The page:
From the Profession column of the May 2002 Perspectives
An Intellectual Adventure
Amir Alexander, May 2002
I am very much in agreement with your overall sentiments. Studying history should be an intellectual adventure, and should be "fun." If it isn't, what's the point of pursuing it? There are other more financially rewarding and far less risky pursuits open to smart and ambitious students looking to build a successful career. If one makes this choice, then it must be for the love of historical studies and the sense that this is an inherently worthwhile thing to do.
This was always my feeling, and indeed I had enormous fun in graduate school. Like you, I had some wonderful teachers who left a lasting impression. Some of my friends went the "professionalization" route and worked to make themselves more marketable in various ways, but I did not. It always seemed to me that history was first and foremost an exciting intellectual pursuit. I wrote a dissertation (very soon to be a book) that I thought was an interesting and original contribution to the field. I got some very positive responses to it, but also some highly critical ones from those who did not believe in my methodology or approach. This, I thought, was as it should be—there can be no intellectual adventure without impassioned debate. Getting strong reactions on both sides of the issue seemed to me much better than having everyone nodding assent and moving on.
Six years on the job market caused me to reevaluate this position—to an extent. While I agree that there is no "magic bullet" that guarantees employment, I have also found that in a suffocating job market, graduate students must show their professional competence. Talks, publications, and, most of all, teaching experience are the currency of the job market, and candidates ignore them at their own peril. When every position can have hundreds of applicants, these measures allow search committees to narrow down the field and make it more manageable. Candidates who neglect this aspect of their training may never even get serious consideration, no matter how interesting their dissertation. I agree with you that this is unfortunate, but under current conditions it is a fact of life.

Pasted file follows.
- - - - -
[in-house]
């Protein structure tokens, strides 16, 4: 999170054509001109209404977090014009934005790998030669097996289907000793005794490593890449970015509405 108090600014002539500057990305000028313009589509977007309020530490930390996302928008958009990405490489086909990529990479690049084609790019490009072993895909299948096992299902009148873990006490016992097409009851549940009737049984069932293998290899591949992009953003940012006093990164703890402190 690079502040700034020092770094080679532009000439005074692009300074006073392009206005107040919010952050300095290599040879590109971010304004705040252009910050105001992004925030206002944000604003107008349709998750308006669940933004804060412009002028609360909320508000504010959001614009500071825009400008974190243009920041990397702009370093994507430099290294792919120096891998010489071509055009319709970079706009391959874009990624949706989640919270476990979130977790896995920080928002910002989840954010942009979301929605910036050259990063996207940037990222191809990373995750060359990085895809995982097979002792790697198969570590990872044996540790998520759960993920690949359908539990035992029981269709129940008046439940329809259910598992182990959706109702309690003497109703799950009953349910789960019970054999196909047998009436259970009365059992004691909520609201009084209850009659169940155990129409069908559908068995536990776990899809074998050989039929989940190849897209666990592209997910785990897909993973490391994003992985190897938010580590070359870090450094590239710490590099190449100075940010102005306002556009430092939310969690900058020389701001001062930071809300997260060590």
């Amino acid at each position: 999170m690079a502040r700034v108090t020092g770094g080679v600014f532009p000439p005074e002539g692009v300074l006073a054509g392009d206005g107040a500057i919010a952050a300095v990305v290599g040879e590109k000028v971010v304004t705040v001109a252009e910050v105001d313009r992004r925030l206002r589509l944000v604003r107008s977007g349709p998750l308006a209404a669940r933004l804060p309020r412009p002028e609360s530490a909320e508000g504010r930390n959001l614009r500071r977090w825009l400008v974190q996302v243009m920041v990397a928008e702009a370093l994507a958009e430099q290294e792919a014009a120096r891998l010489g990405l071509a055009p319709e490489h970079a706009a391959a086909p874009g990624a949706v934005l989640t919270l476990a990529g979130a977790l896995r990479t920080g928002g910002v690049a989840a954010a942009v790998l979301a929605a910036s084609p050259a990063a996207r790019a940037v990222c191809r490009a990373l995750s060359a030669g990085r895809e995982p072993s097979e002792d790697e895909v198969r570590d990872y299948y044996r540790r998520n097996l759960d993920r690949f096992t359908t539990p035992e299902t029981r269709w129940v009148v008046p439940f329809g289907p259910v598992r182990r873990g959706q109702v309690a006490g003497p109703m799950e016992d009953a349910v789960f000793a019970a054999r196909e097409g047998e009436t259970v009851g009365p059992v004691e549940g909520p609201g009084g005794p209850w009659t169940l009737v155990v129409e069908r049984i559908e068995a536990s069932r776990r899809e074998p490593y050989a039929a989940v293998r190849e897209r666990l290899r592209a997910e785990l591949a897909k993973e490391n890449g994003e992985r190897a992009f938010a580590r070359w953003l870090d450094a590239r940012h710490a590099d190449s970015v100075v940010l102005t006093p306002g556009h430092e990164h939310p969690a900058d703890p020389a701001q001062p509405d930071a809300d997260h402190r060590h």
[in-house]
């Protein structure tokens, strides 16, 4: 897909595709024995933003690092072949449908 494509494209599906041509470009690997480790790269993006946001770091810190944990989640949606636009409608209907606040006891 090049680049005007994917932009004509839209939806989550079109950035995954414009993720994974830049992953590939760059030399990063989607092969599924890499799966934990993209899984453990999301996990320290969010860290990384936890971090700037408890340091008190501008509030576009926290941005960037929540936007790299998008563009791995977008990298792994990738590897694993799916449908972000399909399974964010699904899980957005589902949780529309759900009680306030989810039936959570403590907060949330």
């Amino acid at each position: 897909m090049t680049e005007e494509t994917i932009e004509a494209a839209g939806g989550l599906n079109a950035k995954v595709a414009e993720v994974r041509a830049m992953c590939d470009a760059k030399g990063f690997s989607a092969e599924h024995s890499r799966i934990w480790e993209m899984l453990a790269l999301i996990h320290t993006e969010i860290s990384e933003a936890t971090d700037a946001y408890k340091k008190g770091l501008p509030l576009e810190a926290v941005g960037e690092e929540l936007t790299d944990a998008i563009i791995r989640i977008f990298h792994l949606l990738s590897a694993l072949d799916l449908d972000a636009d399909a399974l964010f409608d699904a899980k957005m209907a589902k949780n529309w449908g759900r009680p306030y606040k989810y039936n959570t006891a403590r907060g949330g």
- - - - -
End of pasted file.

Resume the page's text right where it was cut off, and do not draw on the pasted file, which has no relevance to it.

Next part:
Apart from distracting students from the pursuit of history for its own sake, I think the harsh job market has had an even more sinister effect on the process of hiring itself. The current process not only rewards professionalization, but also penalizes those who approach their studies as an intellectual adventure. In particular, it has been my experience that more innovative work, with its concomitant controversies, is shunned.
Like overprofessionalization, this is not anyone's fault in particular, but is part of the dynamics of the current job market. When a department advertises for a position, it is often the only opening it will have in a long time. At the same time it is faced with a plethora of qualified applicants, representing different topics and approaches. Under these conditions the stakes are high, and the senior members of the department weigh in with their own strongly held opinions on the preferred approach. The more controversial approaches, which are often the more innovative ones as well, are at a serious disadvantage here. For although they may get strong support from some members of a department, they are also likely to be opposed by others. Ultimately, the candidate with the more controversial approach is unlikely to be the choice of a department that needs to keep its different members satisfied. A compromise candidate who is acceptable (or at least palatable) to all-one who is well qualified and not overly controversial—has a distinct edge in these circumstances. All of which is to say that in the current job market, the stakes in any given search are too high for committees and departments to make risky choices.
I do not have a solution to these problems. Their ultimate cause is the tight job market itself, over which none of us has any control. But like you, I very much hope that these conditions will not deter graduate students from approaching history as an exciting and fun intellectual journey. It might not be the best and safest way to secure a job, but I still think it is what makes the study of history worthwhile.